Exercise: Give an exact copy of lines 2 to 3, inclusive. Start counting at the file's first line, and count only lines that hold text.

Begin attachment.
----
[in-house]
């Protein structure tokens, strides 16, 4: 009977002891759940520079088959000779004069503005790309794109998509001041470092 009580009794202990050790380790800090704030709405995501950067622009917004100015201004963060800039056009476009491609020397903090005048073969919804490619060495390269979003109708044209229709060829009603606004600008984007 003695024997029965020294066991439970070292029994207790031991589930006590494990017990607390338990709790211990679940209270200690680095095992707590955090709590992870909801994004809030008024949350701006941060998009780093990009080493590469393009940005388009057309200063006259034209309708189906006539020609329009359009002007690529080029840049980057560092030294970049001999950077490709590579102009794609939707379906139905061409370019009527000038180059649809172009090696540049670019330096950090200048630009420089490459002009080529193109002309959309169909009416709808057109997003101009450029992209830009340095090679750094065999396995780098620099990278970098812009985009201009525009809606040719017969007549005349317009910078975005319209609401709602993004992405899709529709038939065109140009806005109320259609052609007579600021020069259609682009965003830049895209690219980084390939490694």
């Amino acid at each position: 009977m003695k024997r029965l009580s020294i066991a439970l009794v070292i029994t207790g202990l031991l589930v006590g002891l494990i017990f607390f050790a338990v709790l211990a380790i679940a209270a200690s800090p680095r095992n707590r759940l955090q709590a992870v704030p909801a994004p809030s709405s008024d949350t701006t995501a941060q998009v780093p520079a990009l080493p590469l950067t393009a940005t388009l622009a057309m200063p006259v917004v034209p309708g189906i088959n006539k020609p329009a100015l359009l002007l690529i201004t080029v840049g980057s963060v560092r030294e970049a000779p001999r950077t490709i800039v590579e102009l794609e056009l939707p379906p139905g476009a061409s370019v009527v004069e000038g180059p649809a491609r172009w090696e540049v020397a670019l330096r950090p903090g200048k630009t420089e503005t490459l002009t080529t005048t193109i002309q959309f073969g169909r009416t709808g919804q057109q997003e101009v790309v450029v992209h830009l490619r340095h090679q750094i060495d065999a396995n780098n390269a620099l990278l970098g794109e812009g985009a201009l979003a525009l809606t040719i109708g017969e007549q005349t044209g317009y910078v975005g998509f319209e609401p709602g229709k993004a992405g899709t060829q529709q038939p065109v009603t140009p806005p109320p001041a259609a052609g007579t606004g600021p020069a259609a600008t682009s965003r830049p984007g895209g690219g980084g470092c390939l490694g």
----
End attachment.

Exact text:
């Protein structure tokens, strides 16, 4: 009977002891759940520079088959000779004069503005790309794109998509001041470092 009580009794202990050790380790800090704030709405995501950067622009917004100015201004963060800039056009476009491609020397903090005048073969919804490619060495390269979003109708044209229709060829009603606004600008984007 003695024997029965020294066991439970070292029994207790031991589930006590494990017990607390338990709790211990679940209270200690680095095992707590955090709590992870909801994004809030008024949350701006941060998009780093990009080493590469393009940005388009057309200063006259034209309708189906006539020609329009359009002007690529080029840049980057560092030294970049001999950077490709590579102009794609939707379906139905061409370019009527000038180059649809172009090696540049670019330096950090200048630009420089490459002009080529193109002309959309169909009416709808057109997003101009450029992209830009340095090679750094065999396995780098620099990278970098812009985009201009525009809606040719017969007549005349317009910078975005319209609401709602993004992405899709529709038939065109140009806005109320259609052609007579600021020069259609682009965003830049895209690219980084390939490694």
């Amino acid at each position: 009977m003695k024997r029965l009580s020294i066991a439970l009794v070292i029994t207790g202990l031991l589930v006590g002891l494990i017990f607390f050790a338990v709790l211990a380790i679940a209270a200690s800090p680095r095992n707590r759940l955090q709590a992870v704030p909801a994004p809030s709405s008024d949350t701006t995501a941060q998009v780093p520079a990009l080493p590469l950067t393009a940005t388009l622009a057309m200063p006259v917004v034209p309708g189906i088959n006539k020609p329009a100015l359009l002007l690529i201004t080029v840049g980057s963060v560092r030294e970049a000779p001999r950077t490709i800039v590579e102009l794609e056009l939707p379906p139905g476009a061409s370019v009527v004069e000038g180059p649809a491609r172009w090696e540049v020397a670019l330096r950090p903090g200048k630009t420089e503005t490459l002009t080529t005048t193109i002309q959309f073969g169909r009416t709808g919804q057109q997003e101009v790309v450029v992209h830009l490619r340095h090679q750094i060495d065999a396995n780098n390269a620099l990278l970098g794109e812009g985009a201009l979003a525009l809606t040719i109708g017969e007549q005349t044209g317009y910078v975005g998509f319209e609401p709602g229709k993004a992405g899709t060829q529709q038939p065109v009603t140009p806005p109320p001041a259609a052609g007579t606004g600021p020069a259609a600008t682009s965003r830049p984007g895209g690219g980084g470092c390939l490694g």